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On May 11, 2016, President Obama signed the Defend Trade Secrets Act (“DTSA”) into law. The DTSA is intended to create a more predictable, nationwide body of trade secrets law through a single federal statute. The new law, which overwhelmingly passed both houses of Congress, will give companies a direct path to federal court as a plaintiff. Until now, employers and businesses had to bring trade secrets claims under state law, which often presented disadvantages for large employers operating in multiple states. The DTSA creates a federal cause of action that, for the first time, gives federal district courts original jurisdiction over trade secret disputes, including contract and tort claims that are currently asserted under state laws. Companies can now consolidate their claims and file directly in federal court, which many argue is better equipped than state court to handle the often complex and highly technical aspects of trade secret cases. This is important for employers who face daunting hurdles in protecting their trade secrets, especially given the constantly increasing risks associated with technological advances and cyber security issues. It is important to note that the DTSA does not preempt state law, but will co-exist with state trade secret laws.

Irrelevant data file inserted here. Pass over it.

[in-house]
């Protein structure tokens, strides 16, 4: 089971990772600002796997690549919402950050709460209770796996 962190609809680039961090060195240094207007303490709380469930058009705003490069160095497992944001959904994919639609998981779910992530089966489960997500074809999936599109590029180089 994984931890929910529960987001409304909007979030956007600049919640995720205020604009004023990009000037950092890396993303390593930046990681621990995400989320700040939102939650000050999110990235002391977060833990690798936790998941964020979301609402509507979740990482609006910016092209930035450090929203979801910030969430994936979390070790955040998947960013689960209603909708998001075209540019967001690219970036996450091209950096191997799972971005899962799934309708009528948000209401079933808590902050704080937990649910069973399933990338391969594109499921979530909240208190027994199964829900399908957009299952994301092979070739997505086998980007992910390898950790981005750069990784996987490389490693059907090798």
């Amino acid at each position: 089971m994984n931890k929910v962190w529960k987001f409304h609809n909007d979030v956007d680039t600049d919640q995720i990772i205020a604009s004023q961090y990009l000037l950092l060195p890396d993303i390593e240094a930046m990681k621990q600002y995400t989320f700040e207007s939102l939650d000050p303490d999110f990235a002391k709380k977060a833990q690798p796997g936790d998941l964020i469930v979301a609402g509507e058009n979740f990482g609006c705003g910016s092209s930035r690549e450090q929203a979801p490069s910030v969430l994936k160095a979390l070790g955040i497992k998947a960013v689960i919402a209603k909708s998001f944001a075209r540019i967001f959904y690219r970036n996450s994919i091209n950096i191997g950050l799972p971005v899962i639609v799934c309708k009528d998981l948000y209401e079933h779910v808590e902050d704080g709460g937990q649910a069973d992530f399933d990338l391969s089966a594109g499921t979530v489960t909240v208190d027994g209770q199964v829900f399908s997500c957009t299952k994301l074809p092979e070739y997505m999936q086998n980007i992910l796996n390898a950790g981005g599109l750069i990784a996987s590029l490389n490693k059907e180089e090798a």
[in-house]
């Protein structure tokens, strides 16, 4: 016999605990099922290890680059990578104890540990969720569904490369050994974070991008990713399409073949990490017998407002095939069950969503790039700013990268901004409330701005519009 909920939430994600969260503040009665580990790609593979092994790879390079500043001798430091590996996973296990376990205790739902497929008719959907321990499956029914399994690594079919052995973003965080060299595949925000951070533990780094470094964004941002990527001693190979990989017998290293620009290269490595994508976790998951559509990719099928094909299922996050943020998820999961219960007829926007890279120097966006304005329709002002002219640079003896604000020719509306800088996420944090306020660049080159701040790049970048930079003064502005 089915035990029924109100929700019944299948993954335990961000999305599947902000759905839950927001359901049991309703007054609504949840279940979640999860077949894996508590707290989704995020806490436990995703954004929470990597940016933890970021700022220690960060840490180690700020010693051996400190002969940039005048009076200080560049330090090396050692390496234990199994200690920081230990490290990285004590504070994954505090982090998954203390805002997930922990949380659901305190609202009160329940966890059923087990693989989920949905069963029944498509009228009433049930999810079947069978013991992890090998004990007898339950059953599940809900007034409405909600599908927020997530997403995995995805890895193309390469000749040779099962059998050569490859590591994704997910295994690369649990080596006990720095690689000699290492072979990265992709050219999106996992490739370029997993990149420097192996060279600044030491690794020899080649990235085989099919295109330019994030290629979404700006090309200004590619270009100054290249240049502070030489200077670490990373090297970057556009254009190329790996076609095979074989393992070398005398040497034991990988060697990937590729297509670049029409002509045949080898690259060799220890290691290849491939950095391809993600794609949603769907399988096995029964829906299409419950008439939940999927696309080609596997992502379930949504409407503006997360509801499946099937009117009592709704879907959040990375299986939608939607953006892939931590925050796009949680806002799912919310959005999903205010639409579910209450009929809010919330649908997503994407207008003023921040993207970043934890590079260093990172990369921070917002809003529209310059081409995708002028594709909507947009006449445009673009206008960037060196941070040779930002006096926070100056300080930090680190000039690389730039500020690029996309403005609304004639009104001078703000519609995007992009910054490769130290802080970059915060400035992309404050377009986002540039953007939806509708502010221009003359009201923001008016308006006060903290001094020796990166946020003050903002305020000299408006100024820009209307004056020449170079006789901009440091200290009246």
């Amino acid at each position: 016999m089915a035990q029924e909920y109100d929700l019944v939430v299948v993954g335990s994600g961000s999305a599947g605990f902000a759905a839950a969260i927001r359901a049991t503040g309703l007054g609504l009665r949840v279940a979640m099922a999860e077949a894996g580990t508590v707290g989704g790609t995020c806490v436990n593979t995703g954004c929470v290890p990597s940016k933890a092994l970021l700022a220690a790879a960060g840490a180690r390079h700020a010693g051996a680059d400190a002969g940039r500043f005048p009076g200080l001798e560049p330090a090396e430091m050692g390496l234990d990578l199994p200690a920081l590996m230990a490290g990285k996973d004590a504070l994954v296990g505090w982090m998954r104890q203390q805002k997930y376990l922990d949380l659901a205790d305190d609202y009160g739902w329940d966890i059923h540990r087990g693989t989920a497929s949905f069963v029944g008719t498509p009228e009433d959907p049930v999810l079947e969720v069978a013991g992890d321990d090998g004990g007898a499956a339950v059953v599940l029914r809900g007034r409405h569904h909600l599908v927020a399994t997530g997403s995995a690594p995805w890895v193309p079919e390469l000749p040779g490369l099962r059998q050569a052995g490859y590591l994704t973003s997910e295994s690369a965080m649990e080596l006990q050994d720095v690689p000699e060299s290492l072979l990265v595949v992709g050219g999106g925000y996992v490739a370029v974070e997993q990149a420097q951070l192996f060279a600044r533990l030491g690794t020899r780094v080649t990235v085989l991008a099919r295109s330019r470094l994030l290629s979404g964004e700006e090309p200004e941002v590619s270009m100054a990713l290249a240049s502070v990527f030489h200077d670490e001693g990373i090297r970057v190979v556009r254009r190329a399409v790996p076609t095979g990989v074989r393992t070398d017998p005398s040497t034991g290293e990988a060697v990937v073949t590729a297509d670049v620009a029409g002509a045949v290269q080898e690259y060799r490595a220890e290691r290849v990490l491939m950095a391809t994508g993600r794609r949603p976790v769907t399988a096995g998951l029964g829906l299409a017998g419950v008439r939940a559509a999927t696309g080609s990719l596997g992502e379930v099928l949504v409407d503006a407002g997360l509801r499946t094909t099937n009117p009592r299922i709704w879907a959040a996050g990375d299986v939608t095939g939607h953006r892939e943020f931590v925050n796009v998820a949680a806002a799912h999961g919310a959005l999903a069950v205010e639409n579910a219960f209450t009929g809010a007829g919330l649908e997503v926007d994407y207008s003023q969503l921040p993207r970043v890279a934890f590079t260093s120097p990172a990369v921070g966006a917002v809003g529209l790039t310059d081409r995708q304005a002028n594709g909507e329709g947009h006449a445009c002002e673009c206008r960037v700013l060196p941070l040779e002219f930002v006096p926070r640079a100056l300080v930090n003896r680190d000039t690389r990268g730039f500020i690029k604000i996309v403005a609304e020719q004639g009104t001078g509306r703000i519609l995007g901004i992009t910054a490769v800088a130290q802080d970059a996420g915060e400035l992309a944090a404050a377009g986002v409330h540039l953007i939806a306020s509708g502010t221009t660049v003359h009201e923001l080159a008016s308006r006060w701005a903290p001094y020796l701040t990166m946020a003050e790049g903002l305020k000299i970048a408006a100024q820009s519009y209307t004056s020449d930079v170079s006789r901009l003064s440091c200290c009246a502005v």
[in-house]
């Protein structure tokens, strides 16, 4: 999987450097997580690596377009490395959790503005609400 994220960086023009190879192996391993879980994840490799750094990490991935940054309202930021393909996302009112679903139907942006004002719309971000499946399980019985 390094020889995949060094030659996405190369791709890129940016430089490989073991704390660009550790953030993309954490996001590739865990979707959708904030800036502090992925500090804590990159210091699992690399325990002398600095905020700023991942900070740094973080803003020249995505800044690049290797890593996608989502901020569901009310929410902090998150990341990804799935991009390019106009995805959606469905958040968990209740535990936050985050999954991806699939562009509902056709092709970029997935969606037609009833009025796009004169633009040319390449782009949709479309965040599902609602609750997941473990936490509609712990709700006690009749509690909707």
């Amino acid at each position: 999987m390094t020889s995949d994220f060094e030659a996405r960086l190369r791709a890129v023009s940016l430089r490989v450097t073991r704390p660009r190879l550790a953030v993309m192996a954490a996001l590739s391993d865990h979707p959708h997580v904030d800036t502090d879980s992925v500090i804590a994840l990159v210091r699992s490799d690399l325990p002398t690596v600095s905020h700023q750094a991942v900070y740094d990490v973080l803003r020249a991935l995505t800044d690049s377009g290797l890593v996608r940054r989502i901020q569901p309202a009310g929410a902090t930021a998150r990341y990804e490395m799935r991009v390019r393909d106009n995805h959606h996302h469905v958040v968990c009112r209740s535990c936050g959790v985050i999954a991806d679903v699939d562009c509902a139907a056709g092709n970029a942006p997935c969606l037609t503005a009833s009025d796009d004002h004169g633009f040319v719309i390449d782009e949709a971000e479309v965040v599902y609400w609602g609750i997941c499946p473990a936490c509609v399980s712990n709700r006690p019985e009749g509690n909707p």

Employers must also be cognizant of the DTSA’s other important provisions, such as the following:
The DTSA contains a number of critical changes to trade secret law that employers need to be aware of. The DTSA gives employers unique opportunities to protect trade secrets in federal court and to employ forceful mechanisms to prevent dissemination. Employers, however, must also be aware of the compliance requirements and limiting provisions of the DTSA, including the communication of certain whistleblower rights to employees, the consequences of a wrongfully implemented seizure, and the provisions aimed at preventing injunctions that unfairly restrict employee mobility.
For more information, please contact Mike Wolak at email@example.com or at 770.303.8638.